Portland, Oregon three-piece rock outfit West of Central formed in back in 2009 by members Brian O'Connor and Trey Stockard with Von Kairos joining the band in 2015. Between their busy lives that include jobs and families these guys have been bouncing around songs for the past nine years and they have finally all come together on their record Tipped with the Tide.
The record opens with the slow rock song “Welcome the Strange” which is a layered and lo-fi sort of woozy song that sounds washed in guitars that just keep reverberating off of one another and shimmering drum parts. This song sort of sets the tone for the rest of the record which will be a twelve-song ride of songs that run the gamut from high epic rock style songs to slower and more mellow jams.
The song “My Left Arm” is a good example of this meandering rock of guitars that suddenly splits into a harder edged sort of rock and then back. The vocals are hidden behind some fuzz, too much fuzz and the song soon turns what sounds like what one hears outside of a band’s practice space with the door closed. “Time 306” is a song on which the band seem to not be able to make up their minds as to what kind of song it should be; hard rock or soft rock.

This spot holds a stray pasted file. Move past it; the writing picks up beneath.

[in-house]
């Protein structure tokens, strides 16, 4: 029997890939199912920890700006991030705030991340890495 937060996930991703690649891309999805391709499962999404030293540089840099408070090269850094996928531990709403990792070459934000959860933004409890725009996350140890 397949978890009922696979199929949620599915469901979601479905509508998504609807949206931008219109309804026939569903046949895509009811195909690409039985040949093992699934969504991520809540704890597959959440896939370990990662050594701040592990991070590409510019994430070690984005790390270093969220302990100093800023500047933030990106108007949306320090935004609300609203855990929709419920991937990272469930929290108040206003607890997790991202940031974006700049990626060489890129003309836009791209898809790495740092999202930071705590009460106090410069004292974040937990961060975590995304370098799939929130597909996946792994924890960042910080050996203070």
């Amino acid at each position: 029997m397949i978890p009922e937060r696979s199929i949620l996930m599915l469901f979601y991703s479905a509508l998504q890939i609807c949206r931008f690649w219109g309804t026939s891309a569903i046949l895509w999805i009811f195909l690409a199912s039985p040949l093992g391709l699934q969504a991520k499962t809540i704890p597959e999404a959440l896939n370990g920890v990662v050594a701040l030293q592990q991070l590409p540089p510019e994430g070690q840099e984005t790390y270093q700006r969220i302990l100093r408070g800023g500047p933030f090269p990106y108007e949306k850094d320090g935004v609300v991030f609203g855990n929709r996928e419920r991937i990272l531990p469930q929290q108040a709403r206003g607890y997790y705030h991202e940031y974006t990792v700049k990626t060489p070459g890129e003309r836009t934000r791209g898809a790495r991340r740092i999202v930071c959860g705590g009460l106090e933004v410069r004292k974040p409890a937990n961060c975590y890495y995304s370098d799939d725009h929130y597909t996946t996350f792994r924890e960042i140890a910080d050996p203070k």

However later on “High Montana Plains” a highlight of the record, the band makes better use of this soft and loud motif and the washed out vocals blend together much better with this style of guitar-centric rock. Next on “Lye, Lye, Lye” this quietus of soft guitar rock really works in their favor. However the band seemed to think that they needed to add some big heavy lift of rock and change the song which I thought was unnecessary. However to their credit later on “Spring” they do it quite well and it works out in their favor, and also the listeners.
The looming issue to some of the songs on Tipped With the Tide is that they have been (some perhaps but not all) sitting around for too long. I find a lot of bands do this, try to write new songs and put them alongside old ones. Sometimes it works but often it doesn’t. It shouldn’t. Musicians like all artists need to learn and grow and fail. One shouldn’t be sentimental about old work. It harbors one from moving forward.
That being said Tipped With the Tide has plenty to appreciate that fans of rock should take a listen to. Recommended.
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